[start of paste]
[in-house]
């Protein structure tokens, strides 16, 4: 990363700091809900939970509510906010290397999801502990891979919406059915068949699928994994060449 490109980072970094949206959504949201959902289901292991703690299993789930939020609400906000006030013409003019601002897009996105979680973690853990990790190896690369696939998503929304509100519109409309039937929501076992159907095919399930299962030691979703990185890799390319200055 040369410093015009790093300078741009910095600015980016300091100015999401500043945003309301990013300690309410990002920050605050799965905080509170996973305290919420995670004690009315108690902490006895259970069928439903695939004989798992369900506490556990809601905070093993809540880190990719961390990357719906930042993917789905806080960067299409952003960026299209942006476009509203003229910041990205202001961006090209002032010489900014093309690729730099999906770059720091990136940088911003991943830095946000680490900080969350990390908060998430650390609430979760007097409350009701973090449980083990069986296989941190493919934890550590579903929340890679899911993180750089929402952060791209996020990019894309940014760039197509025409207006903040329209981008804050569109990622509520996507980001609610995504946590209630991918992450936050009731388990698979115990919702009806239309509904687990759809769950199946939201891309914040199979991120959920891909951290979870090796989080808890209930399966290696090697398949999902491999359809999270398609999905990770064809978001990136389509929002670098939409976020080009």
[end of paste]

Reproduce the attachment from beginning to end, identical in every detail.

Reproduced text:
[in-house]
């Protein structure tokens, strides 16, 4: 990363700091809900939970509510906010290397999801502990891979919406059915068949699928994994060449 490109980072970094949206959504949201959902289901292991703690299993789930939020609400906000006030013409003019601002897009996105979680973690853990990790190896690369696939998503929304509100519109409309039937929501076992159907095919399930299962030691979703990185890799390319200055 040369410093015009790093300078741009910095600015980016300091100015999401500043945003309301990013300690309410990002920050605050799965905080509170996973305290919420995670004690009315108690902490006895259970069928439903695939004989798992369900506490556990809601905070093993809540880190990719961390990357719906930042993917789905806080960067299409952003960026299209942006476009509203003229910041990205202001961006090209002032010489900014093309690729730099999906770059720091990136940088911003991943830095946000680490900080969350990390908060998430650390609430979760007097409350009701973090449980083990069986296989941190493919934890550590579903929340890679899911993180750089929402952060791209996020990019894309940014760039197509025409207006903040329209981008804050569109990622509520996507980001609610995504946590209630991918992450936050009731388990698979115990919702009806239309509904687990759809769950199946939201891309914040199979991120959920891909951290979870090796989080808890209930399966290696090697398949999902491999359809999270398609999905990770064809978001990136389509929002670098939409976020080009």